Helping Seniors Avoid Isolation

Reports indicate that more seniors are living alone in their homes today than ever before. In a recent AARP study, it’s stated that at least 90% of seniors over 65 want to stay at home as long as possible. This statistic isn’t surprising. However, what is alarming are the findings that close to half of all seniors living alone suffer from social isolation.

While aging in place is liberating, and helps seniors maintain a sense of independence, it’s also lonely and even sometimes dangerous. Homes must be adapted and modified for safe, independent living, but a senior aging in place also needs a strong support system and regular companionship. If all of these elements are in place, living at home alone can be a great choice for many seniors.

As we grow older, it’s inevitable that social connections and activity will decline. Whether this is due to illness, lack of mobility, retirement or deaths of family and friends, it is a difficult, but natural part of aging. What’s not natural is feeling isolated and alone. If you are a loved one, caregiver, or friend of a senior who lives alone, it’s important to understand the warning signs of isolation. These include …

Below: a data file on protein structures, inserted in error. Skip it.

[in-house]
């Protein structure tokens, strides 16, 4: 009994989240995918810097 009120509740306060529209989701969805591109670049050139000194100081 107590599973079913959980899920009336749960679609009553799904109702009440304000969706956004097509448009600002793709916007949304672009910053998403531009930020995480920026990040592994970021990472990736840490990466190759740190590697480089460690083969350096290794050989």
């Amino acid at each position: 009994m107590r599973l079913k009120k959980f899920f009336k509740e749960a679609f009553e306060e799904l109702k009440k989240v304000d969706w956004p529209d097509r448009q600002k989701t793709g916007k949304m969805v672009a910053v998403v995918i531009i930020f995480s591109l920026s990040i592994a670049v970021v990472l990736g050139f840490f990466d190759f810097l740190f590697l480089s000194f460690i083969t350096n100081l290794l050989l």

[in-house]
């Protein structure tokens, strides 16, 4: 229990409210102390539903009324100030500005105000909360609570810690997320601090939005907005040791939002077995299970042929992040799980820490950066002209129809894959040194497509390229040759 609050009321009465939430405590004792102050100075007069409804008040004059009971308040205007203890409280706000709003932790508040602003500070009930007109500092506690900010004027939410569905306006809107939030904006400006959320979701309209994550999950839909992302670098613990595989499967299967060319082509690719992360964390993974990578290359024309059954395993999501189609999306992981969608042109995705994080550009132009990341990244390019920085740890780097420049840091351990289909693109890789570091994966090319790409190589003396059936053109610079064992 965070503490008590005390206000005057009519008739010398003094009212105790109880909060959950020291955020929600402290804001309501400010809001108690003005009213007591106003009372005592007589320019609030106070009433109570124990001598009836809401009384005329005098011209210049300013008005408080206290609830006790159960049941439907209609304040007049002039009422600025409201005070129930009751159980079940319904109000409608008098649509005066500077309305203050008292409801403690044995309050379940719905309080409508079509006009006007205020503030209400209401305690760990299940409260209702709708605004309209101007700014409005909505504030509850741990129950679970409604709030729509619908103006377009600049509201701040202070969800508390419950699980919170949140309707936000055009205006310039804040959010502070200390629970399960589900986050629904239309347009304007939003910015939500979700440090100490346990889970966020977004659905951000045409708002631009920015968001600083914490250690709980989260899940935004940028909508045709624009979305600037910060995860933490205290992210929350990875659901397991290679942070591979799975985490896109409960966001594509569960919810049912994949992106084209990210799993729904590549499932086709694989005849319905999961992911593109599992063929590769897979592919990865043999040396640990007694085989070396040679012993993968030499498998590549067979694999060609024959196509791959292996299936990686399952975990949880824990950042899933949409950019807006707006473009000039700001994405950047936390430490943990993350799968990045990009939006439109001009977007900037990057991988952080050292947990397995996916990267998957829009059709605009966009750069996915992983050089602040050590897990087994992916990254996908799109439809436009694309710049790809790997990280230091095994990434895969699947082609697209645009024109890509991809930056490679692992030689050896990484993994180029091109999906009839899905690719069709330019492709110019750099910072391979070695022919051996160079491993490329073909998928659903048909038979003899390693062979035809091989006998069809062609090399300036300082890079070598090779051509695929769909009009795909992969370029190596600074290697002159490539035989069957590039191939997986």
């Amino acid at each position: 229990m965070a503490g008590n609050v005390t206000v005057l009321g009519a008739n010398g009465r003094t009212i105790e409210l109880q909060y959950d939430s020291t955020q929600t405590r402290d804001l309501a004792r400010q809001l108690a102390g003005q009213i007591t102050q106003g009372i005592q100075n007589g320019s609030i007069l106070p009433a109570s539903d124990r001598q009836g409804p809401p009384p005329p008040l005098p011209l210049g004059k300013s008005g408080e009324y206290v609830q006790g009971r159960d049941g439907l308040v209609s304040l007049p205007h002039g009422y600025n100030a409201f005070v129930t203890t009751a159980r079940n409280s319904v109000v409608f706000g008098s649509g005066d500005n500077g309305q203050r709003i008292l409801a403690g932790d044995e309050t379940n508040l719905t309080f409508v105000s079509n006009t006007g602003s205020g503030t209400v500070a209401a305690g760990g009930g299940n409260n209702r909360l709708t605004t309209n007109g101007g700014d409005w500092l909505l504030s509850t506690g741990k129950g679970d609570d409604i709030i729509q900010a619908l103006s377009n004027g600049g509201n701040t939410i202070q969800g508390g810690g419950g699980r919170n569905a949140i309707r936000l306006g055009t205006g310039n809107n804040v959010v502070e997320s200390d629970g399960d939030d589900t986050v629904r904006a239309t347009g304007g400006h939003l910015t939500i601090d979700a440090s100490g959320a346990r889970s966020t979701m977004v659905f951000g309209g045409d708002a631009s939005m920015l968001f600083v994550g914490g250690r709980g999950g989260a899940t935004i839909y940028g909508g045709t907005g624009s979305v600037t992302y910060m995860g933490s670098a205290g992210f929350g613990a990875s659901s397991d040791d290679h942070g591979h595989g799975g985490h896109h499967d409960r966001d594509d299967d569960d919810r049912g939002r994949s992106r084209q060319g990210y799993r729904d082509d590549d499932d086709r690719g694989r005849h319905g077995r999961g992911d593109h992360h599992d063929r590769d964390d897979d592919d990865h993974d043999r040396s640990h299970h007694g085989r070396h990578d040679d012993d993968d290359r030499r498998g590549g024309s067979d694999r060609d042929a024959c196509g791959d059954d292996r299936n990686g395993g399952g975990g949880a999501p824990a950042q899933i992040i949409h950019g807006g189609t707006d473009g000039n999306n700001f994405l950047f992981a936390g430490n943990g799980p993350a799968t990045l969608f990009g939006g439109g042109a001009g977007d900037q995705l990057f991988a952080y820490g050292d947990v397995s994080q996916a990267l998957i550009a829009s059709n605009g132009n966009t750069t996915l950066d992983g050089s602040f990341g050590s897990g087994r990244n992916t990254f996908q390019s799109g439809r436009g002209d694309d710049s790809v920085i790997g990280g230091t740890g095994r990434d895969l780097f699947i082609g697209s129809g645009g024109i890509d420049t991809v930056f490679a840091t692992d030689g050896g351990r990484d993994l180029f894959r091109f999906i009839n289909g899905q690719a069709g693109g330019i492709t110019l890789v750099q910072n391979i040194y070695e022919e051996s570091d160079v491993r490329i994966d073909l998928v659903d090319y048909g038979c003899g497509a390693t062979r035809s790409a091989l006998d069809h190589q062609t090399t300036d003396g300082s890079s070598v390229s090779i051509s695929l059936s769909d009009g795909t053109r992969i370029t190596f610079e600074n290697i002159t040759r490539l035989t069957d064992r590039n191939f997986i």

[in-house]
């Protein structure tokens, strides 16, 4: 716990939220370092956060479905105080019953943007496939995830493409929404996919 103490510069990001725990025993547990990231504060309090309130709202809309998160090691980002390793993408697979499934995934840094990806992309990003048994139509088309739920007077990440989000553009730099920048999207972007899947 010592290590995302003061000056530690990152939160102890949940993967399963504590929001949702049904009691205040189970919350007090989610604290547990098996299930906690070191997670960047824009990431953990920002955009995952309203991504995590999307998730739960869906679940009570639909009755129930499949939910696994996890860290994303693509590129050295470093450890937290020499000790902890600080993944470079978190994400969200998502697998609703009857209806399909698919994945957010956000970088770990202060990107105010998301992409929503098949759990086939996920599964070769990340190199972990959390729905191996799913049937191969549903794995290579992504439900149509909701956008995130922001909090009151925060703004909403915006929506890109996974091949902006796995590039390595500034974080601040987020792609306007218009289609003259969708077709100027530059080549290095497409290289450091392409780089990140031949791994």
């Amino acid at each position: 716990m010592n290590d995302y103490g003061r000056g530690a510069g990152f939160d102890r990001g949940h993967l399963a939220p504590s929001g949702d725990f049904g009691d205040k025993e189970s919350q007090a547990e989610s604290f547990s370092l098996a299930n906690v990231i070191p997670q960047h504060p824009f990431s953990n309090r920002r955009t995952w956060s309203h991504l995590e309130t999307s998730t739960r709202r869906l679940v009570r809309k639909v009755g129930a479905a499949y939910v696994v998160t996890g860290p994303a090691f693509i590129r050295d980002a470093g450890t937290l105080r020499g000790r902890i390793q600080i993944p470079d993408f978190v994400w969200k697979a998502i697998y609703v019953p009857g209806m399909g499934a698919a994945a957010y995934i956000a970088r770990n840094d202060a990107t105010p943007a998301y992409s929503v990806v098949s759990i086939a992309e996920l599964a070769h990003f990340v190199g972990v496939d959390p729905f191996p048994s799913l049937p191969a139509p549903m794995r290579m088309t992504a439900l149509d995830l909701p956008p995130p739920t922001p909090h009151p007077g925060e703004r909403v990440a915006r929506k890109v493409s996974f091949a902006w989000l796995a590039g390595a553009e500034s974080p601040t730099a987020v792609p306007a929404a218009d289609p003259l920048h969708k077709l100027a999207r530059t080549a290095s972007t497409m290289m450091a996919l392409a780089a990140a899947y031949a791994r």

• When an illness becomes “a way of life”
  • Overall lack of motivation and/or energy
  • Sense of being stuck in the past, or frequently mentioning “the way things were”
  • Overwhelming exhaustion that leads to excessive sleep
  • Anxiety or depression that causes sleep disturbances
  • Avoiding family or friends when they reach out
  • Not wanting to leave the house although they are physically able

Even if these warning signs aren’t present, it’s still important to be aware of what you can do to make seniors feel more connected to their family, friends and community. Here are some tips to help avoid senior isolation…

  • Invite the senior out to dinner or plan a scheduled activity. If they decline, continue to ask. Offer to go to their house and prepare a meal together.
  • Help them locate a charitable cause of interest and become a volunteer. Volunteering is an excellent way to connect seniors to their community.
  • Make transportation available to them, whether for appointments, errands or just to get out of the house. Lack of transportation is a major cause of social isolation.
  • Find an activity where they can participate as part of a group. The group setting promotes a sense of purpose that may otherwise be lacking in their life. Things like playing cards or book clubs are great ideas.

 

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